Posts Tagged ‘seabuddyonboat’

Aston Martin cars getting into the Boat Business

Words ©Chris (Seabuddy) Brown, photos by Aston Martin, et al

The very first model will be a 37’ sport boat This boat will be introduced late in 2015. It will be named the AM37 and the Aston Martin name and logo will be on the boat.

Quick facts- there are some heavy hitters in the boat business in bring this boat to market. Henk de Vries, Director of Feadship is on board. As is Mulder Yacht Design. See Mulder’s 76 MPH yacht Moonraker.

Moonraker, Mulder Yacht Design 76 MPH yacht

Moonraker, Mulder Yacht Design, 76 MPH yacht

And do not forget Aston Martin.
Here is a quote…The AM37 combines the highest degree of technology and innovation in a genuinely unique manner that is sure to delight those who understand the Aston Martin credo of ‘power, beauty and soul’.

Aston Martin is a 103 year old car company that won Le Mans outright with Carroll Shelby in 1959.

aston martin racer wins le mans

Aston Martin with Carroll Shelby wins the 24 hours of Le Mans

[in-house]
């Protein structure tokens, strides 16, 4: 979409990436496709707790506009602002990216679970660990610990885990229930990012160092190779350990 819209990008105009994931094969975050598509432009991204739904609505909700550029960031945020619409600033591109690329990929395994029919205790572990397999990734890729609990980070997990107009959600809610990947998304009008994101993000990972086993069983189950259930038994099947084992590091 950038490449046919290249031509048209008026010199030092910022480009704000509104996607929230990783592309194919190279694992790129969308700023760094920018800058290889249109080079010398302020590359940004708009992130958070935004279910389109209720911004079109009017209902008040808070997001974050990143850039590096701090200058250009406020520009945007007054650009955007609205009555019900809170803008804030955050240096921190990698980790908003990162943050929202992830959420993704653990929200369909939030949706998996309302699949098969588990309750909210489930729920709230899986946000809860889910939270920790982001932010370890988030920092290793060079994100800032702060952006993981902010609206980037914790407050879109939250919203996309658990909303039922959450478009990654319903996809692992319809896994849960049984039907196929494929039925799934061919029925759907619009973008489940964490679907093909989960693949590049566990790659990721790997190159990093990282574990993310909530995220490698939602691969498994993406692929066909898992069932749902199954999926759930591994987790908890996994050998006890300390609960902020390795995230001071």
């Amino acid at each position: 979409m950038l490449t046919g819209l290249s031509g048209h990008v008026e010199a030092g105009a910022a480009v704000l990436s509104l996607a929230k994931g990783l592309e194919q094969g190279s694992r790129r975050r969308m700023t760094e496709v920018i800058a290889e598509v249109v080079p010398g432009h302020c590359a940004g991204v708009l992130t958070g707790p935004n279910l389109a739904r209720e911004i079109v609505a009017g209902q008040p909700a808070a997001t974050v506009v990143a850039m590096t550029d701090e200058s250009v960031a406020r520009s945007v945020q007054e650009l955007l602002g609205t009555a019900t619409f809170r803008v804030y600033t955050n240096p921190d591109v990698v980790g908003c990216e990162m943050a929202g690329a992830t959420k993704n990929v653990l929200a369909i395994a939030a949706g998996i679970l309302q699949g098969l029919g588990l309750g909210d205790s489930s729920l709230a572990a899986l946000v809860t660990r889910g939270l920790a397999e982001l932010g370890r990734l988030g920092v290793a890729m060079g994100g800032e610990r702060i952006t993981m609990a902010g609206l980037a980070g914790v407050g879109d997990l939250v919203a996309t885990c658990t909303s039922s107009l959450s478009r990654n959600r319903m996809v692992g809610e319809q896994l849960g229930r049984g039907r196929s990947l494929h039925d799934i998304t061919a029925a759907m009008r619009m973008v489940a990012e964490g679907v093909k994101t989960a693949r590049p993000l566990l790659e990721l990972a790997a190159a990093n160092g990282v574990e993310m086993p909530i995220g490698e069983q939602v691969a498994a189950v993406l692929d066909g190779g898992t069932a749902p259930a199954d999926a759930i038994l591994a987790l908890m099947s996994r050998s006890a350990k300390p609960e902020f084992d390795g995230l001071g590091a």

And they won their GT 1 class in 2007.

aston martin at le mans wins gt 1

Aston Martin at le mans wins gt 1 in 2007

They are a small car company, but they have $312 million in new funds to expand from investors. The investors and management want to company to expand, particularly with its influence with women. There are naming deals for Sunglasses and Travel Accessories.

Aston will get future engines and electronics from Mercedes Benz. Mercedes may have Aston Martin make their very limited production Mayback models, as it is believed that Aston is better suited for limited production, than a big company like M B..
There is talk of an Alabama Aston Martin plant, near the Mercedes one.

37 Aston Martin sport boat, AM37

The AM37 will be made in the UK is seabuddy’s current understanding, but not inside the Aston Martin Gaydon, Warwickshire UK headquarters.

Aston Martin AM 37 sport boat

rendering of the Aston Martin AM 37 sport boat